Rowing is a compound movement, and it works a multitude of muscles. There are a few muscles rowing does not work, but you cannot rely on rowing to build a complete physique or to build strength in all areas of your body.
Rowing can be implemented into all routines for any sport or athletic endeavor, but it has its limitations.
What muscles does rowing work most?
The muscles hit directly by rowing are in the arms, back, legs, and core. By looking at the motion of a row, you can see that you pull with your arms, working your biceps, shoulders, and back to a great extent and stretching the latissimus dorsi muscles (outer back muscles), rhomboids, and posterior deltoid upon eccentric contraction.
While pulling, you push with your legs strongly, using the quadriceps, hamstrings, and calves, the whole lower body. While doing this you also need to use the stabilization muscles in your core, which consist of your lower back, rectus abdominus (abdominal muscles), obliques, erector spinae, transversus abdominus, diaphragm, and the erectus abdominis to name a few.
These are the main core muscles used when rowing.
The muscles worked the most are the biceps, lats, shoulders, and quads, the other muscles help but not as much as the main muscles worked. To know exactly how these muscles function in the row movement, let us go into detail about the row stroke.
There are four phases of the row stroke, those are the Catch, the Drive, the Finish, and the Recovery. Let us start with the catch.
The catch is the start of the movement. Your knees are close to your chest, bent, and you are positioned near the front of the machine, grabbing the bar. This is the first part of the stroke.
The catch strengthens 3 muscle groups during the motion. Your triceps are used to hold the bar and all its resistance in the starting position.
Your legs are held in a vertical position, ready to push in the next part of the movement. Almost cocked up.
The latissimus dorsi, or outer back muscles are what helps with the extension of the arm and are what attaches to the shoulder, which will be used along with the lats to pull the bar towards you. Rhomboids and traps play a part as well, assisting your shoulder to be stabilized while it works. (1)
The drive is the second part of the rowing stroke. The drive is the start of actual movement.
You push your feet off the foot stretchers and fully extend your legs, but keep a slight bend in the knee. Using your core, hinge at the hips and swing the body backwards into an upright position.
Next you pull the bar towards your sternum. This is what is called the drive, and should be done all in one motion. (1)
A lot of muscle groups are worked in this phase of the rowing stroke. First, the legs push off and extend, this works the quadriceps, which does the actual pushing, and the glutes and hamstrings help with the core to shift the upper body backward and assist in the body becoming fully upright.
Your biceps and shoulders both assist in pulling the bar towards you. Your back also helps with stabilizing the upper body to keep it upright once in that position. The abdominal muscles do this also, but the abdominal muscles are worked to keep the body stabilized as you pull the bar towards you also. (1)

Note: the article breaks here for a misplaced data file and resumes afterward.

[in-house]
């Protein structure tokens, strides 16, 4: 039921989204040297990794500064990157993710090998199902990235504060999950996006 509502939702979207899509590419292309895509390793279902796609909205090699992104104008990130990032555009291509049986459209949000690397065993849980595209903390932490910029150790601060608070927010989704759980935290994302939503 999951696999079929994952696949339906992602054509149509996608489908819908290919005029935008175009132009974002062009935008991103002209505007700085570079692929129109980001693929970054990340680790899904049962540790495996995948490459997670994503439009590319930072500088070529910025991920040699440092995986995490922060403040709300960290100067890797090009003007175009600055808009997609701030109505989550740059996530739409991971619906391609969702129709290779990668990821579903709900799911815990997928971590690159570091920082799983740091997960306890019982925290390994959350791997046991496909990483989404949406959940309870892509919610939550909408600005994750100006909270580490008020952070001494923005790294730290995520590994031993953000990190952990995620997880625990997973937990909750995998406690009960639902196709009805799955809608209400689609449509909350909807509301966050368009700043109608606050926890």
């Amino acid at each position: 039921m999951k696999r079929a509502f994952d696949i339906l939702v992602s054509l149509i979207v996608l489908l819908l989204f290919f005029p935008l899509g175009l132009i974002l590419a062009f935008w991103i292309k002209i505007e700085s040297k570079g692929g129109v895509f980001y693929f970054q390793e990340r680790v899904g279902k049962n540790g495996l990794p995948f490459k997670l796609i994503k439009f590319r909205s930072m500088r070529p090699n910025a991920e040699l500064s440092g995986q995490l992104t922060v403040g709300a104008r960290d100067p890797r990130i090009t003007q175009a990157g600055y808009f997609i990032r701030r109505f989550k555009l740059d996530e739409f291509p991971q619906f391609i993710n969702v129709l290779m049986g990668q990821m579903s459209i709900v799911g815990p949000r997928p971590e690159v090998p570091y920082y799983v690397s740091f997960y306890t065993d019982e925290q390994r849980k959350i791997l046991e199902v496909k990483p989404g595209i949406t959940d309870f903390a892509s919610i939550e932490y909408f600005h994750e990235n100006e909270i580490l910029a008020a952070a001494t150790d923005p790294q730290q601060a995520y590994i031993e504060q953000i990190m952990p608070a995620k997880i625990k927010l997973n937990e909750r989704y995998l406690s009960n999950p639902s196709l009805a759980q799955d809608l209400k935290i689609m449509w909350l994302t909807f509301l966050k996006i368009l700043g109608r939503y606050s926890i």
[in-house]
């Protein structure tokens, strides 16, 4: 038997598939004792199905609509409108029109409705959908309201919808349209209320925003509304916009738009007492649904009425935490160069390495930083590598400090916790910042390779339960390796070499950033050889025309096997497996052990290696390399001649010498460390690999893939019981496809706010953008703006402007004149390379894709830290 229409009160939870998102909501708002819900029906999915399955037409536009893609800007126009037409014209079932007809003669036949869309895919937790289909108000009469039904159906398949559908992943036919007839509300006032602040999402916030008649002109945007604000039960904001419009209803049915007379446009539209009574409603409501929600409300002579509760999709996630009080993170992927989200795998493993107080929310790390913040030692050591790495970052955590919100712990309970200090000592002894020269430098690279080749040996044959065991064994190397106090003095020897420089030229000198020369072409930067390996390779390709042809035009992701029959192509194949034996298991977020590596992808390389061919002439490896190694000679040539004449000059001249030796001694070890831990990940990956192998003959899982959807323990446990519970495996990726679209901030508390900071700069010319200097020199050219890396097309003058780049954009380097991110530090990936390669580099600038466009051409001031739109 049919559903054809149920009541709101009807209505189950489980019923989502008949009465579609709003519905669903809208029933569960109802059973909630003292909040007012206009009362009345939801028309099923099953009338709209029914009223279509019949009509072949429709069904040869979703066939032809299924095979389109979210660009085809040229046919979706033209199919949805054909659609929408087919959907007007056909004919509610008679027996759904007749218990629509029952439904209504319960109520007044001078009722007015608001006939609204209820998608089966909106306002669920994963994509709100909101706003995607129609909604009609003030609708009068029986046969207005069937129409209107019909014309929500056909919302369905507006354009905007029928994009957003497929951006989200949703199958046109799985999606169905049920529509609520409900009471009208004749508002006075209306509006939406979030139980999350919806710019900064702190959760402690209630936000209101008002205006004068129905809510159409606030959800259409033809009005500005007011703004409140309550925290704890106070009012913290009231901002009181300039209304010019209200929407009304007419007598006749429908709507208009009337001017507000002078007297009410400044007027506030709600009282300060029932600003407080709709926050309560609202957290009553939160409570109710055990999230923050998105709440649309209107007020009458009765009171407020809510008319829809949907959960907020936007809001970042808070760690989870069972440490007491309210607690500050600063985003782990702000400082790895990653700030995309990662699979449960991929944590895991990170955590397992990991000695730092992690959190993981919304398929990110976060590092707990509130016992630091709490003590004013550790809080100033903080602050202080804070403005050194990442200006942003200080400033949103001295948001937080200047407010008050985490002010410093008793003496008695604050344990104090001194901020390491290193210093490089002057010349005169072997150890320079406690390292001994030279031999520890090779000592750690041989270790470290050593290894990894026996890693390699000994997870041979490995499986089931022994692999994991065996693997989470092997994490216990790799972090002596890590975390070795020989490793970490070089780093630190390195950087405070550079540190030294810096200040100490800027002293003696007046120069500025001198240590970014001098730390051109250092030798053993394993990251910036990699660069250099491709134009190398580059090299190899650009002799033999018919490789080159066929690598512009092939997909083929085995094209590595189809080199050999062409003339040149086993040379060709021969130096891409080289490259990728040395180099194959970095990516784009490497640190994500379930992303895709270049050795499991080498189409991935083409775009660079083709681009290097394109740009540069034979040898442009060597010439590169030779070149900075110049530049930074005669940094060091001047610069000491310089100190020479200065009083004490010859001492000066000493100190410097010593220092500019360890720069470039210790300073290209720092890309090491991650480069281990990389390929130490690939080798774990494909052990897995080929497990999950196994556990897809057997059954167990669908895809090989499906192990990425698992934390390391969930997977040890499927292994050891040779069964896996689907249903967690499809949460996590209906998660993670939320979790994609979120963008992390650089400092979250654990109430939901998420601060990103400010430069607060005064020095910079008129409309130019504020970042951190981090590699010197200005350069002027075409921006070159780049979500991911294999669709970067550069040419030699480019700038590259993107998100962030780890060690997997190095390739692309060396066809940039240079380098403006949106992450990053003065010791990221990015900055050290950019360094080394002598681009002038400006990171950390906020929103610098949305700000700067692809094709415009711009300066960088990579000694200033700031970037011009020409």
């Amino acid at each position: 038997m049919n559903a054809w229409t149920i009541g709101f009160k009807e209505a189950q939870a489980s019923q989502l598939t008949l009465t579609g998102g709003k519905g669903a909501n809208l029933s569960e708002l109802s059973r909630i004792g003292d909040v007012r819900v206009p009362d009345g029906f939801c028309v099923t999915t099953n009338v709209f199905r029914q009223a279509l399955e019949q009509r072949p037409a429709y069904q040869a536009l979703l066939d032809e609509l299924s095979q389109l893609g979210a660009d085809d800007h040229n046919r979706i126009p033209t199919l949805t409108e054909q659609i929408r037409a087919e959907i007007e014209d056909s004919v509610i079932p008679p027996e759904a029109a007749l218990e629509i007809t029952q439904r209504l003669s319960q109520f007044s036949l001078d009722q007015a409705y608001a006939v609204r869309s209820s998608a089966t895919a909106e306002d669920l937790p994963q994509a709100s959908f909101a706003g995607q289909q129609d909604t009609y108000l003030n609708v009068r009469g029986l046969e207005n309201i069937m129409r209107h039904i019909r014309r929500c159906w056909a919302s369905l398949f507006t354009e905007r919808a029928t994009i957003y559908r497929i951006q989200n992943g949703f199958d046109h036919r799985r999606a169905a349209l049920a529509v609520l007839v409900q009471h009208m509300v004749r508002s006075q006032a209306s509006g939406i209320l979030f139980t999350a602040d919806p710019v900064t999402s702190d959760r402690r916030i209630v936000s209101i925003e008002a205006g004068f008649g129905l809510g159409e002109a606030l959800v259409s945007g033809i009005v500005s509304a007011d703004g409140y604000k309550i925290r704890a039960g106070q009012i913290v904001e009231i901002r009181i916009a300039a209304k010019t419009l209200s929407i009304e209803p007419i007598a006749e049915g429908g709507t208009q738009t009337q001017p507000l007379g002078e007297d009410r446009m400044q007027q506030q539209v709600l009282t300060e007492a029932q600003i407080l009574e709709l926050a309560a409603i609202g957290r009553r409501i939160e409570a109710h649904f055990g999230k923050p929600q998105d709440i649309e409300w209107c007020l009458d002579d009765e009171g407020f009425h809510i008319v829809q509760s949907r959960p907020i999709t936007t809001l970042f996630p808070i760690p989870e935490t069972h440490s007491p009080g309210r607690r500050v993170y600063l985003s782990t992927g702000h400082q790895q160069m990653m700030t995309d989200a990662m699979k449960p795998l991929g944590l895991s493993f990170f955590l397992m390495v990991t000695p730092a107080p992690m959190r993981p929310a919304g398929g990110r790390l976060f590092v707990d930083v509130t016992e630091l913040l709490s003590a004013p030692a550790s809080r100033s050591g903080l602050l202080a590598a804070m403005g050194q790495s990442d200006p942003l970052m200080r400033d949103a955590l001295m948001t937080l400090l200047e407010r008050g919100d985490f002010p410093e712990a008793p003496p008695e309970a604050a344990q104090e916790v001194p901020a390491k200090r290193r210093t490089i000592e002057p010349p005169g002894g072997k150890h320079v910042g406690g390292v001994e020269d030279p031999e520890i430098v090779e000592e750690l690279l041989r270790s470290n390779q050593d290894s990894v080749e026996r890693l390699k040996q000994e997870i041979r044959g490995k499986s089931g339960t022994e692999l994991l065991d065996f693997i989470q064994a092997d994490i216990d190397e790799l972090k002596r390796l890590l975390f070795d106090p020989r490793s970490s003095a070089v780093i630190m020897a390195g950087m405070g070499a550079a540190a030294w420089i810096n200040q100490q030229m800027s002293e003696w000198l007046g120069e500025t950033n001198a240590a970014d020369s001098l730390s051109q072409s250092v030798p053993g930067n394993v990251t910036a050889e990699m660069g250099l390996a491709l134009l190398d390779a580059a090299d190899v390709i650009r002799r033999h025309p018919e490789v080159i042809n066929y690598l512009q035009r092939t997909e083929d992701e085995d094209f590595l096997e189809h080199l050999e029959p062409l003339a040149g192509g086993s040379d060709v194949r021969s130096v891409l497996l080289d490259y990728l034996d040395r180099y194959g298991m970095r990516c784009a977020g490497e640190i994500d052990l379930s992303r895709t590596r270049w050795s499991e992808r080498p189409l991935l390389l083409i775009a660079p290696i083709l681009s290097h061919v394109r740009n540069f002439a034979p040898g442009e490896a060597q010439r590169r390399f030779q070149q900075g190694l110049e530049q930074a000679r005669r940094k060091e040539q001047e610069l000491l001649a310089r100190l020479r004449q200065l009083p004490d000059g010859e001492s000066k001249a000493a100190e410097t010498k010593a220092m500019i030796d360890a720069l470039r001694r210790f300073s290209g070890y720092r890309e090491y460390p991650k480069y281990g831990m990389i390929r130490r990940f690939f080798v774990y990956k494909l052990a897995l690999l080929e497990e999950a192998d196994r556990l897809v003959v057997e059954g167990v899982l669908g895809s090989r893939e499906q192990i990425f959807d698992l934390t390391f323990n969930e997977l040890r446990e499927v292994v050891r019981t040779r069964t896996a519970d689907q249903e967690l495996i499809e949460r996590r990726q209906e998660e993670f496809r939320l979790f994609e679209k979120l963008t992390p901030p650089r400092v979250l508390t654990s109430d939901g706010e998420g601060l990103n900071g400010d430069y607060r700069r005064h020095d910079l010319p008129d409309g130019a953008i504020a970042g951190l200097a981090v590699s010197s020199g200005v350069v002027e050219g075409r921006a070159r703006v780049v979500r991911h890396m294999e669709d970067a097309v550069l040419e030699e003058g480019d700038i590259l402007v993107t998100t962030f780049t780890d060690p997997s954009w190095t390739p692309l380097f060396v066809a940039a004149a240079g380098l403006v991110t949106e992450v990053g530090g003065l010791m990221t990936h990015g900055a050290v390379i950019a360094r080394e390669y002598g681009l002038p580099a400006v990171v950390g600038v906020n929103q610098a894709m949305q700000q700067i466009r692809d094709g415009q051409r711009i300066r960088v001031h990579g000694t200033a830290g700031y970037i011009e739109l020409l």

The movement after the drive is the finish, as you can guess it is when you finish the stroke by fully extending your legs, and pulling the bar all the way towards your sternum.
This works your abdomen muscles, the obliques, transverse abdominis, rectus abdominis, and pyramidal, to keep the body upright as you finish the movement. The pulling of the bar towards your sternum will work the biceps, which are supported by your back muscles and help pull and rotate your upper arm. (1)
This is the final part of the rowing stroke. It is the reverse of the first three steps, bringing you into the original catch position. From the finish position, you will extend your arms and hinge forward at the hips.
You will then bend your knees and pull forward back into the catch position. Control this movement and do not just release all at once.
The recovery will work the same muscles as the catch, the triceps will help with extending the arms, and the legs will help you get into the closed spring position ready to drive again.
According to Hydrow, the rowing company specialized in anything rowing, “Each of the four phases also utilizes the muscles in the neck, hands, and chest. As a result, completing just one simple rowing stroke means you’ve activated every major skeletal muscle in your body.” (1)
So, rowing is proven to work every muscle in the body, giving you a complete workout and being a great exercise, anyone can do.
Like I have said before, the row stroke will not build you a complete physique as the row does not emphasize any contraction of the chest, neck, calves, or the back, as the back needs a vertical movement along with a horizontal movement to build it completely, and the chest is worked during the stretching and contracting of the pectoral.
There is only a slight stretch of the pectoral, and the contraction of the shoulder would give some contraction of the pectoral, but it is not enough to grow a full-looking looking pectoral. Other than that, the row works every muscle in the body and is amazing at doing it.
Rowing works all the skeletal muscles in the body. It does have limitations with the extent to which muscles it works like the pectorals and triceps.
Other than the row limiting you with these muscle groups, every other muscle is worked great during the stroke. Keeping good form will give you a great workout with this exercise.
You should consult a doctor before starting any exercise regimen, and especially if you have health conditions such as heart problems or trouble, high blood pressure or hypertension, diabetes, or obesity – or if you are 40 years old or older, make sure to check with your doctor before you begin a regular exercise regimen.